You can see how this same philosophy is shaping how this generation approaches work. Many embrace the new remote and hybrid work paradigm as a way to improve their quality of life. And rapid technological advancements like ChatGPT aren’t seen so much as a threat as they are a way to reshape the way work is done.
Can soft saving work?
Prioritizing your quality of life over work and savings doesn’t mean you aren’t thinking about tomorrow. As you save money and find effective new ways to lower your spending, consider putting those funds to work.
Setting up a pre-authorized transfer to your investment account, for example, could help you put aside extra money each month to help you enjoy more financial freedom over the long term. Don’t underestimate the power of compounding on your investments. This method of reinvesting income earned within your portfolio can help your savings grow exponentially. Learn more here.
At a time when it feels like everyone is trying to get into your wallet, a Tax-Free Savings Account (TFSA) or a First Home Savings Account (FHSA) can also help you hold onto your money by reducing how much tax you have to pay. If you think you want the freedom that comes with renting, you can still use a TFSA to save for the future without jeopardizing your ability to access your money if you need it.
The Intuit survey suggests Gen Zers are financially savvy and have more access to saving and investing information than any other generation, but may need some help harnessing that knowledge. TikTok videos aside, there are other steps you can take, such as investing, that can help you boost your savings.
Don’t fret if you’re not sure where to start. About two-thirds of respondents to the Intuit survey say they know it’s important to invest, but don’t know how. Go at your own pace and do your research to make sure you’re comfortable with the risk.
Financial literacy is important at any age, but it’s especially important when you’re still young and have fewer financial resources. Losing money on the latest meme stock or investing in speculative areas, such as cryptocurrency, can set you back on near-term goals, like buying your first car or building up a down payment for your first home. (The Intuit survey shows about half of Gen Z respondents bought cryptocurrency even though they don’t fully understand blockchain.)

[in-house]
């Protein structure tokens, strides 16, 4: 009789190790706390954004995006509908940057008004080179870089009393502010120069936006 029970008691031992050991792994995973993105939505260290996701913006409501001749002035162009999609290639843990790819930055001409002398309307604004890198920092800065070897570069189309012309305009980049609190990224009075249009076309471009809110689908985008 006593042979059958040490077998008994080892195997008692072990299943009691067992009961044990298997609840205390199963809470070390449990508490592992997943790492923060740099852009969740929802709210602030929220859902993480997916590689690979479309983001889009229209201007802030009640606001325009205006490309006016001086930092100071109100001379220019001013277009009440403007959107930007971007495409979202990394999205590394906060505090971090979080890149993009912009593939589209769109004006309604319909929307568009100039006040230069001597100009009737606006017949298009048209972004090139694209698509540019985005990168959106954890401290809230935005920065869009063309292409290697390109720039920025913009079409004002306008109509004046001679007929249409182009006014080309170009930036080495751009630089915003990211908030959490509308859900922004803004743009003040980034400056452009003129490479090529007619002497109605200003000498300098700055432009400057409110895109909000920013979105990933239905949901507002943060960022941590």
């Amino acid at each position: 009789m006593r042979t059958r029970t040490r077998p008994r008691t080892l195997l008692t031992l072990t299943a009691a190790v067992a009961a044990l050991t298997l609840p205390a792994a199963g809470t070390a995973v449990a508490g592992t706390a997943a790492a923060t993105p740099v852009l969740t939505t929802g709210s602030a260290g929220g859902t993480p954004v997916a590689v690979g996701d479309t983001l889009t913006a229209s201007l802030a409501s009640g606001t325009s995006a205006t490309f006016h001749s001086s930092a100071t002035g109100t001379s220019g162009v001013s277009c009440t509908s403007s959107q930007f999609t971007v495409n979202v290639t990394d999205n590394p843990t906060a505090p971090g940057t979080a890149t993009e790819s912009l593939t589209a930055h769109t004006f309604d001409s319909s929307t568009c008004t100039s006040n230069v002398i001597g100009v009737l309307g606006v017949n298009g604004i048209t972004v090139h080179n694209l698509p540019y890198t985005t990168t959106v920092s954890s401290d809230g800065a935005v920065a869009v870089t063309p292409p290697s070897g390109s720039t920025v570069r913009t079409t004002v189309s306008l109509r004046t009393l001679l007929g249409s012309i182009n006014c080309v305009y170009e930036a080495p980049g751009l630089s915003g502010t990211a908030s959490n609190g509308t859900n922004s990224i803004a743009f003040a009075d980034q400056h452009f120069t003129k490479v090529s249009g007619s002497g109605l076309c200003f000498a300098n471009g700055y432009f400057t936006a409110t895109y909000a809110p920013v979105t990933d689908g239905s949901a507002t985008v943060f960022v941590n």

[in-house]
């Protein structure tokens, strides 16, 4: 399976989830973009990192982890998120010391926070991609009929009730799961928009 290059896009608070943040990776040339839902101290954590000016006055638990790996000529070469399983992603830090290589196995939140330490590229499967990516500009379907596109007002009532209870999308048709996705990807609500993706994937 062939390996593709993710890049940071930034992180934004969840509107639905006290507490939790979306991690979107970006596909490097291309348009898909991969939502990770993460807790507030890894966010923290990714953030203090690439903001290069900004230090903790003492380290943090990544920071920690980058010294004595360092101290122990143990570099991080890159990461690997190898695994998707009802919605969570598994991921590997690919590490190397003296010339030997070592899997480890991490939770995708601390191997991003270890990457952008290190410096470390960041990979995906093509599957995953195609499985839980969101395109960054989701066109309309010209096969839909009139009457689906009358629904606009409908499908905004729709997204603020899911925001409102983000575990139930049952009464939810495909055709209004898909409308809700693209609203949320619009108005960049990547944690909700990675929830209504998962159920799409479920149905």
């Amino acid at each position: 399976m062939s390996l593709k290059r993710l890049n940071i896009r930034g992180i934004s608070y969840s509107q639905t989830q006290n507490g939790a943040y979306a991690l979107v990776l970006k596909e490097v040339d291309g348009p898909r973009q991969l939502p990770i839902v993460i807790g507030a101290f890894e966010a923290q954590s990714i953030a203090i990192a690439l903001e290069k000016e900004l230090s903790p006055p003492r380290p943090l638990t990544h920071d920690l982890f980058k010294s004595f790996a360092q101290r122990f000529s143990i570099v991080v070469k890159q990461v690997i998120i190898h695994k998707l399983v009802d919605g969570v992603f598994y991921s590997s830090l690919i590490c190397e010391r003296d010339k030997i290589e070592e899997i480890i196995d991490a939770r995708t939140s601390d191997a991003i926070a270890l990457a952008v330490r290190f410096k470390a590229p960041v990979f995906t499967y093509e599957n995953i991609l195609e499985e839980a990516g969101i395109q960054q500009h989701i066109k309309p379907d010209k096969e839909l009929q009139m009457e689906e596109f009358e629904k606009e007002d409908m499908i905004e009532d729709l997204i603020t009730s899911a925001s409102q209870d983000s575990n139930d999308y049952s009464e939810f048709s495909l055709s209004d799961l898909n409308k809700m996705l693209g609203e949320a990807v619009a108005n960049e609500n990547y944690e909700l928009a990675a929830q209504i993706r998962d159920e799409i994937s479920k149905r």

Life changes fast
As your goals shift over time, a soft saving strategy and the financial habits you’re developing today can become the foundation to manage your financial needs in the future. Good money habits could be vital if reports about the looming Great Wealth Transfer prove true. Those reports say that over the next few decades, an estimated $1 trillion could pass on to younger generations of Canadians from parents and grandparents.
TikTok tips can help you save more by trimming your spending, but few have much to say about the steps you can take to put those savings to work. By investing early, you support your future goals as well — and what could be better for your well-being than that?
- “Gen Z Would Rather Talk About Anything But Their Finances”, Intuit, January 21, 2023, https://www.intuit.com/company/press-room/press-releases/2023/gen-z-would-rather-talk-about-anything-but-their-finances/ ↩